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February 9, 2016 at 9:35 am

CLJC Student Spotlight | Lydia Weiant Conducts Research in Northern Ireland

 

Lydia Weiant. Senior, Anthropology major, Political Science minor. with a Certificate in Law, Justice & Culture, taking in the memorial dedicated to those who lost their lives in the 1998 Omagh bombing in Northern Ireland.

Lydia Weiant. Senior, Anthropology major, Political Science minor. with a Certificate in Law, Justice & Culture, taking in the memorial dedicated to those who lost their lives in the 1998 Omagh bombing in Northern Ireland.

Ohio University Senior Lydia Weiant is an active member of the Center for Law, Justice & Culture community.

An Anthropology major and a Political Science minor in the Honors Tutorial College, she sat down to answer some questions about her experiences with the center, her research that was inspired by a study abroad trip, and her coursework in the CLJC certificate program.

How did you come to be associated with the center?

A lot of it was meeting with center Director Haley Duschinski early on in my undergraduate career and working with her closely. I went on the first Northern Ireland trip in 2013, and from then on out I became really passionate about the human rights law and justice aspect. At that time, Haley was working to get the center on the ground and get it running, and she sought out a group of interested students to promote and support it.

How was it to further your academic career and play a role as one of the first active student members at the Center?

It was super exciting. Everyone was very very passionate about it. There were a lot of amazing students on board. It was a great way to meet new faculty especially. I wouldn’t have picked up a Political Science minor if I hadn’t gotten involved with the center and if I hadn’t met some of the Political Science faculty. I started taking a more interdisciplinary approach to my undergraduate education rather than just sticking with Anthropology. That was really exciting for me personally but also watching the center be built…having a place to go with coffee and friends and bouncing ideas off each other was really great.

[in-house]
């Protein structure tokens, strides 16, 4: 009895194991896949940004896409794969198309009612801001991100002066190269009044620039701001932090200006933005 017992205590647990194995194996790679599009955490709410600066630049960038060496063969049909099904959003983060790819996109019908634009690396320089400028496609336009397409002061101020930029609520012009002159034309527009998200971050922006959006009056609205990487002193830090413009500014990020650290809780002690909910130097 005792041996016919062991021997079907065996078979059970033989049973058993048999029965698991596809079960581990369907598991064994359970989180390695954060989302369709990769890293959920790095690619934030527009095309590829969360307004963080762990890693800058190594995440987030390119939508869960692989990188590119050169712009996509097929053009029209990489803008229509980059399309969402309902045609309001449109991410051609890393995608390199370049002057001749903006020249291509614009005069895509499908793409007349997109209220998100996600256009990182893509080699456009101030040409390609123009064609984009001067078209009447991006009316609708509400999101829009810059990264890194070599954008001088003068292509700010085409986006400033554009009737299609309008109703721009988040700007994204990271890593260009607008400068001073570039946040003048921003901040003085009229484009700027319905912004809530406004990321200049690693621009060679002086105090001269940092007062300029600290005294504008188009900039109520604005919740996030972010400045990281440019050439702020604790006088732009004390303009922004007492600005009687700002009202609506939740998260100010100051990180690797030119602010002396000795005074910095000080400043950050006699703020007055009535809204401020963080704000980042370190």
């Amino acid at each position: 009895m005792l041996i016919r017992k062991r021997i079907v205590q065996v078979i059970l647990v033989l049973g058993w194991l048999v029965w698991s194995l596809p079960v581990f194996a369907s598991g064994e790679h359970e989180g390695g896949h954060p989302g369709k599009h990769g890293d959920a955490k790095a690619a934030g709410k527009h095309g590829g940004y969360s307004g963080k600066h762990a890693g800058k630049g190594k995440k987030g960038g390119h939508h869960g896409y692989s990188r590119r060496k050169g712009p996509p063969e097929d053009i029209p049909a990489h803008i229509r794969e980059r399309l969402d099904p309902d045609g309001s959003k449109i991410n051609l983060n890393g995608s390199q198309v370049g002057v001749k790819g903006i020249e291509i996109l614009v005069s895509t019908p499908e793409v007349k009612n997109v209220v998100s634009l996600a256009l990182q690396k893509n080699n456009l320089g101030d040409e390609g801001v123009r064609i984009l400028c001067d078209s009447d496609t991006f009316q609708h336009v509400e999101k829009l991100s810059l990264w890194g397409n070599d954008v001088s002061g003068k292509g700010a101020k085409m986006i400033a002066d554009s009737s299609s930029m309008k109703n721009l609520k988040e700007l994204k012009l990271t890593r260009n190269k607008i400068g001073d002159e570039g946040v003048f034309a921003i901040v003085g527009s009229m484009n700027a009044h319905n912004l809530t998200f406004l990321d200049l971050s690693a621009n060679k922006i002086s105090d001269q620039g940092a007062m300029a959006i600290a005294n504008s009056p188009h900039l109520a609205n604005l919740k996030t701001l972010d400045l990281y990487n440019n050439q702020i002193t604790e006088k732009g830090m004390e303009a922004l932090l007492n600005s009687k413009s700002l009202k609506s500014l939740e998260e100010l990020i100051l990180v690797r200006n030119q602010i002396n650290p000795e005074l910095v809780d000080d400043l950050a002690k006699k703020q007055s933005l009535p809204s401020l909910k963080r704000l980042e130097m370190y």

Can you discuss some of your thesis research and how it’s going so far?

I went on the first Northern Ireland trip my freshman year, and as an Honors Tutorial College student I’m required to do a senior thesis. I decided early on in my junior year that I wanted to focus Northern Ireland again. So I spent the entire year doing background research, particularly studying the regional literature as well as the thematic literature, and then I spent last summer living in Belfast with one other student. I spent three months talking to community workers specifically working with the organization “Community Restorative Justice Ireland.” But also the Police Service of Northern Ireland (PSNI) and other statutory as well as local organizations and community workers. The interviews, the field notes and the site documents are the three main sources of data for my thesis. My entire thesis is based on my research in Northern Ireland.

How is being around the Center environment continuing to help?

It’s a great work center for one. Because my adviser is the director of the center, I spend a lot of time here bouncing ideas off the faculty and working with different faculty members to discuss my research and have them read all the chapters. And with the students it’s great because I’m constantly bouncing ideas off the people in this room. I will end up debating and fighting Katie (Conlon) over the right terminology to use in a certain context for Northern Ireland, or you’ll find me and Erin (Phillips) talking about ethical dilemmas about using human subjects and all of these other things and the students that kind of come here and that are involved in the center tend to know a lot of these issues better and they can help you navigate all of the million balls you have juggling at one time.

How has working towards a Certificate in Law, Justice & Culture helped along the way?

The certificate program for me—because I was a part of its inception, and I was one of the students who helped get that running, I already had met a lot of the requirements before I actually applied to enroll, and I think that’s part of what helped facilitate the start of the certificate was that they realized that students had an interest in taking these courses outside of their major, and I was kind of a good example of that. So being part of the formal certificate program didn’t change much about my academic program other than that other schools will recognize that. Grad schools. They’ll see that this is professional program and a heavy competitive one at that.

Plans for the future?

I hope to go to law school. That’s the goal. I will not be attending next year. I’m hoping to take a year and get a job. I’m applying for jobs in the legal arena. Whether that’s paralegal jobs or legal research, apprenticeships, things like that. Places like NYU or D.C. all of that, so applying for those types of jobs and applying for law school in the future.

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